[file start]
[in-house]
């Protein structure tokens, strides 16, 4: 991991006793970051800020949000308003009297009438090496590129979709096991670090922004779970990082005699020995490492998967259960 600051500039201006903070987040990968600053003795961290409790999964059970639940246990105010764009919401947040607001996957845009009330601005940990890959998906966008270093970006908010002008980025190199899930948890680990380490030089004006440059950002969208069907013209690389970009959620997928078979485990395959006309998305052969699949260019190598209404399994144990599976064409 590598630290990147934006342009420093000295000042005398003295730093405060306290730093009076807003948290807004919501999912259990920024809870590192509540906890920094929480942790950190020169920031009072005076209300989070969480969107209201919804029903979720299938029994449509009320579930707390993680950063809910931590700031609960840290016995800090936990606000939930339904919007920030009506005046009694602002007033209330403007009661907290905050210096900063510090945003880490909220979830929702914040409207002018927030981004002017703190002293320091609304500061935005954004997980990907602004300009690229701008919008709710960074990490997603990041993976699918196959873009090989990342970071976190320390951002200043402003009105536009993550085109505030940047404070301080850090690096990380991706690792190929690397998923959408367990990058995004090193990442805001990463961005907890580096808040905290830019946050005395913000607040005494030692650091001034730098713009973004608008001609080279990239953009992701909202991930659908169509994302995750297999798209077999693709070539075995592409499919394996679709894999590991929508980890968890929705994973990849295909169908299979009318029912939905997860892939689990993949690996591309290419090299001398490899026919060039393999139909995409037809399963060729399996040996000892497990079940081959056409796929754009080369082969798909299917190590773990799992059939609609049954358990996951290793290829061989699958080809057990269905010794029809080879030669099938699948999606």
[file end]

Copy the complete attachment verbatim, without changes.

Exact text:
[in-house]
């Protein structure tokens, strides 16, 4: 991991006793970051800020949000308003009297009438090496590129979709096991670090922004779970990082005699020995490492998967259960 600051500039201006903070987040990968600053003795961290409790999964059970639940246990105010764009919401947040607001996957845009009330601005940990890959998906966008270093970006908010002008980025190199899930948890680990380490030089004006440059950002969208069907013209690389970009959620997928078979485990395959006309998305052969699949260019190598209404399994144990599976064409 590598630290990147934006342009420093000295000042005398003295730093405060306290730093009076807003948290807004919501999912259990920024809870590192509540906890920094929480942790950190020169920031009072005076209300989070969480969107209201919804029903979720299938029994449509009320579930707390993680950063809910931590700031609960840290016995800090936990606000939930339904919007920030009506005046009694602002007033209330403007009661907290905050210096900063510090945003880490909220979830929702914040409207002018927030981004002017703190002293320091609304500061935005954004997980990907602004300009690229701008919008709710960074990490997603990041993976699918196959873009090989990342970071976190320390951002200043402003009105536009993550085109505030940047404070301080850090690096990380991706690792190929690397998923959408367990990058995004090193990442805001990463961005907890580096808040905290830019946050005395913000607040005494030692650091001034730098713009973004608008001609080279990239953009992701909202991930659908169509994302995750297999798209077999693709070539075995592409499919394996679709894999590991929508980890968890929705994973990849295909169908299979009318029912939905997860892939689990993949690996591309290419090299001398490899026919060039393999139909995409037809399963060729399996040996000892497990079940081959056409796929754009080369082969798909299917190590773990799992059939609609049954358990996951290793290829061989699958080809057990269905010794029809080879030669099938699948999606």